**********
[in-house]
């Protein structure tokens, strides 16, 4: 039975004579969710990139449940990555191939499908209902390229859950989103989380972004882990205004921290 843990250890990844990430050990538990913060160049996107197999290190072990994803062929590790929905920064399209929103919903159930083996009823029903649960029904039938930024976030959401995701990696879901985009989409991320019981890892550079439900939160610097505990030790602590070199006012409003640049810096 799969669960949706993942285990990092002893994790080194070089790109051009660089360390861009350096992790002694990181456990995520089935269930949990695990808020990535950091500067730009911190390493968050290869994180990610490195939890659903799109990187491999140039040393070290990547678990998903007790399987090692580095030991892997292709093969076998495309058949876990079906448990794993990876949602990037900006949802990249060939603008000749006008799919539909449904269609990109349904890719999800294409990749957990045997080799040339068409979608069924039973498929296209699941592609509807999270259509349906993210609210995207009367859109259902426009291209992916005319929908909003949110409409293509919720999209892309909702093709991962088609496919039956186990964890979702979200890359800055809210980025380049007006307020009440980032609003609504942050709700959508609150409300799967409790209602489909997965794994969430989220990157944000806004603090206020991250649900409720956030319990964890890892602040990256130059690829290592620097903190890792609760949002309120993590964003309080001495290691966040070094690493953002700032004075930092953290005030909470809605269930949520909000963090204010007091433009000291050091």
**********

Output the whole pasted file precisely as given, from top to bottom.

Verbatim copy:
[in-house]
């Protein structure tokens, strides 16, 4: 039975004579969710990139449940990555191939499908209902390229859950989103989380972004882990205004921290 843990250890990844990430050990538990913060160049996107197999290190072990994803062929590790929905920064399209929103919903159930083996009823029903649960029904039938930024976030959401995701990696879901985009989409991320019981890892550079439900939160610097505990030790602590070199006012409003640049810096 799969669960949706993942285990990092002893994790080194070089790109051009660089360390861009350096992790002694990181456990995520089935269930949990695990808020990535950091500067730009911190390493968050290869994180990610490195939890659903799109990187491999140039040393070290990547678990998903007790399987090692580095030991892997292709093969076998495309058949876990079906448990794993990876949602990037900006949802990249060939603008000749006008799919539909449904269609990109349904890719999800294409990749957990045997080799040339068409979608069924039973498929296209699941592609509807999270259509349906993210609210995207009367859109259902426009291209992916005319929908909003949110409409293509919720999209892309909702093709991962088609496919039956186990964890979702979200890359800055809210980025380049007006307020009440980032609003609504942050709700959508609150409300799967409790209602489909997965794994969430989220990157944000806004603090206020991250649900409720956030319990964890890892602040990256130059690829290592620097903190890792609760949002309120993590964003309080001495290691966040070094690493953002700032004075930092953290005030909470809605269930949520909000963090204010007091433009000291050091």